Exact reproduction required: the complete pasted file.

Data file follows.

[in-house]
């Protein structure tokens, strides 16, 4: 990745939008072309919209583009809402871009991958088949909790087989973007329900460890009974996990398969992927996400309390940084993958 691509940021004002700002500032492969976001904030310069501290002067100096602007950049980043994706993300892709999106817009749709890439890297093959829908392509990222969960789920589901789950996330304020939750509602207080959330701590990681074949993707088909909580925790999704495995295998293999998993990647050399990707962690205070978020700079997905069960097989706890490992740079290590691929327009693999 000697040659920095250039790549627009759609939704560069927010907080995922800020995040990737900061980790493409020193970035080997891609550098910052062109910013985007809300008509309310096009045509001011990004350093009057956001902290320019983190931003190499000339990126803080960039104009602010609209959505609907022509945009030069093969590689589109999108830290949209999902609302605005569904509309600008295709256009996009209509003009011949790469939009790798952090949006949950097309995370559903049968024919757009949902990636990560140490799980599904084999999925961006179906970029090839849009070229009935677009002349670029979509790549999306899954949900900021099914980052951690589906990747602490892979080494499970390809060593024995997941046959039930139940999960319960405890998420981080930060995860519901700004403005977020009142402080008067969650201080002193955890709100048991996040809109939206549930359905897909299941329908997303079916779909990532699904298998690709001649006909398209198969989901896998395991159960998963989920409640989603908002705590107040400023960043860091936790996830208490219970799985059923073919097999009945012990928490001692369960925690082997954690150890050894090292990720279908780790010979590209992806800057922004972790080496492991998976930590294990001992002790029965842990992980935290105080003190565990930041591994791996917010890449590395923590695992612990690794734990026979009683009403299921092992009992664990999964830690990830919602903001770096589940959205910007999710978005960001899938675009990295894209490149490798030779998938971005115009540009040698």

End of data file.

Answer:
[in-house]
């Protein structure tokens, strides 16, 4: 990745939008072309919209583009809402871009991958088949909790087989973007329900460890009974996990398969992927996400309390940084993958 691509940021004002700002500032492969976001904030310069501290002067100096602007950049980043994706993300892709999106817009749709890439890297093959829908392509990222969960789920589901789950996330304020939750509602207080959330701590990681074949993707088909909580925790999704495995295998293999998993990647050399990707962690205070978020700079997905069960097989706890490992740079290590691929327009693999 000697040659920095250039790549627009759609939704560069927010907080995922800020995040990737900061980790493409020193970035080997891609550098910052062109910013985007809300008509309310096009045509001011990004350093009057956001902290320019983190931003190499000339990126803080960039104009602010609209959505609907022509945009030069093969590689589109999108830290949209999902609302605005569904509309600008295709256009996009209509003009011949790469939009790798952090949006949950097309995370559903049968024919757009949902990636990560140490799980599904084999999925961006179906970029090839849009070229009935677009002349670029979509790549999306899954949900900021099914980052951690589906990747602490892979080494499970390809060593024995997941046959039930139940999960319960405890998420981080930060995860519901700004403005977020009142402080008067969650201080002193955890709100048991996040809109939206549930359905897909299941329908997303079916779909990532699904298998690709001649006909398209198969989901896998395991159960998963989920409640989603908002705590107040400023960043860091936790996830208490219970799985059923073919097999009945012990928490001692369960925690082997954690150890050894090292990720279908780790010979590209992806800057922004972790080496492991998976930590294990001992002790029965842990992980935290105080003190565990930041591994791996917010890449590395923590695992612990690794734990026979009683009403299921092992009992664990999964830690990830919602903001770096589940959205910007999710978005960001899938675009990295894209490149490798030779998938971005115009540009040698």